Fire and Ice
Some say the world will end in fire,
Some say in ice.
From what I’ve tasted of desire
I hold with those who favor fire.
But if it had to perish twice,
I think I know enough of hate
To say that for destruction ice
Is also great
And would suffice.
-Robert Frost (“Fire and Ice”)
You were born in the long summer; you’ve never known anything else. But now winter is truly coming. In the winter, we must protect ourselves, look after one another.
-Lord Eddard Stark to his daughter Arya (A Game of Thrones)
One thing I like about early literature, even some modern literature, is that natural elements are at the core of the story and, even if human relationships are explored within the story, they are dependent upon nature and weather and exposure to the harsh elements. Such connection with the wild is also prudent and essential if you admire being out on the trail. But today’s post is about reading and imagination more than running (though the formation of these ideas takes place all the time when running and hiking).
On Saturday night we went to the city to see A Game of Thrones concert, which featured the show’s musical composer, Ramin Djawadi, and his cast and a local orchestra. Big screens showed memorable scenes from the series, and in the background were wonderful singers and the orchestra playing songs from the movie. It struck me, not for the first time, how melodramatic music can be–how emotional and capable of displaying heartfelt moments at the very core of the human experience. My favorite part of the concert was a guy playing a didgeridoo, storming across the stage. Part of the horn was flexible, so it swung around, warping the deep, booming sound over and over. The video below is the same concert, but performed a few years ago in Denver.
I hadn’t finished watching season six yet, so started again last night (with just four episodes to go), and am now on a re-read of the books, The Song of Ice and Fire, trying to refresh my memory of story details, especially the weirwood trees, the Children of the Forest, and the Old Gods–my favorite parts. There is, central to the story, the iconic theme of the growth of civilization and human expansion, which in turn tends to tame and destroy nature. George RR Martin says his books are not about good versus evil but character redemption and change.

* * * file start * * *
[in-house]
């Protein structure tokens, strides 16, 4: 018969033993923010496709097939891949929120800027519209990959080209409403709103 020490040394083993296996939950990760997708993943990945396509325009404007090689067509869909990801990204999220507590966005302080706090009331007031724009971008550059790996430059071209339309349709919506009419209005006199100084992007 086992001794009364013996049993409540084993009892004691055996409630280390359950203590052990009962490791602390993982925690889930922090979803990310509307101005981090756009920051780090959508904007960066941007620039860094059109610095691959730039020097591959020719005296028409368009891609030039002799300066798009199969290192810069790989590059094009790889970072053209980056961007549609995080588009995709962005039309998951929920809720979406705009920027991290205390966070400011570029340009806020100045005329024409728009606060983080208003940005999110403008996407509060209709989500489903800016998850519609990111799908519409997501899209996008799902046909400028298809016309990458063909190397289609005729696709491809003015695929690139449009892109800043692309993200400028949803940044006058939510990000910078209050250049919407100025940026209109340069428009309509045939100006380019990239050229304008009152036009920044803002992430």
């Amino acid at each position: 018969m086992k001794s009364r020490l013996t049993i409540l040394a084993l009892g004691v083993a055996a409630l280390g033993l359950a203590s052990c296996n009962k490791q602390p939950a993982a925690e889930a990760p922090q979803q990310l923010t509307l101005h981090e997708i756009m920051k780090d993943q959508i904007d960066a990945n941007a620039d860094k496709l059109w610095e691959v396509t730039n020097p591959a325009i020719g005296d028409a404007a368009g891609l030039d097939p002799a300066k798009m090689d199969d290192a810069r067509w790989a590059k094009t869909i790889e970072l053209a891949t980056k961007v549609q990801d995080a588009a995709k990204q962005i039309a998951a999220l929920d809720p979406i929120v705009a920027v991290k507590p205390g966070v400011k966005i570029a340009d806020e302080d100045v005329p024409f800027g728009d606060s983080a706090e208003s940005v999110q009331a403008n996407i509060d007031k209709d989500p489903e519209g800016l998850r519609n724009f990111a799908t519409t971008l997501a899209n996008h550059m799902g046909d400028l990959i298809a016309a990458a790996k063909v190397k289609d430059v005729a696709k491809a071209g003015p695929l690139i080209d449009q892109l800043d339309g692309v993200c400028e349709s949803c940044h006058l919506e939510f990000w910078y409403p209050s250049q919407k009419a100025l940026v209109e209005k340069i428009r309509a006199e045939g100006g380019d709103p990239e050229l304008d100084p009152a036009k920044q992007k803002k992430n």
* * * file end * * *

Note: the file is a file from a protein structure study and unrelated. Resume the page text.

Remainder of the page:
Having been a big fan of fantasy stories from age one, or earlier, whenever my mother began reading me fables and fairy tales, there is something very deep and nascent inside that connects with these stories and exudes outward to my complete reverence of nature. So I am more in tune to some of the characters that live very close to the elements in Martin’s books, such as the Starks, who, living in the great north in the Castle of Winterfell, make up one of the oldest, if not the oldest, families in the seven kingdoms, and they face a harsh life due to their lives being shaped by natural elements. Some still, at least secretly, worship the Old Gods of the Forest, or the spirits of nature–rather than the Faith of the Seven (a single god with seven faces), which is the religion that came afterward and is associated with conquering the First Men and the slaughtering of the Children of the Forest.
This destruction of nature, whether overtly intentional from the author George RR Martin, is strong in the books. As an aside, three years ago, I saw a lot of articles about climate change in fiction latching on to A Game of Thrones as an example about such fiction (probably in order to gain attention; I think it was disingenuous of modern journalism, considering so many contemporary novels actually do tackle climate change and say so but were not pictured). In Nerdalicious, George RR Martin even stated:
Like Tolkien I do not write allegory, at least not intentionally. Obviously you live in the world and you’re affected by the world around you, so some things sink in on some level, but, if I really wanted to write about climate change in the 21st century I’d write a novel about climate change in the 21st century.
Nevertheless, in the books, climate and all natural elements are powerful forces, evoking the essence of the Old Gods of the Forests, whose faces the Children of the Forest (humanoids) carved into the beautiful weirwood (or heart) trees as shrines–which were almost all cut down by those following the Faith of the Seven.
In Martin’s books, a few humans can have magical powers, making them closer to nature. Greenseers, like Bran Stark, are powerful seers of the future and past. Wargs are those with the ability to enter animal minds and perceive the world through their senses. Some can also change skin (skinchangers).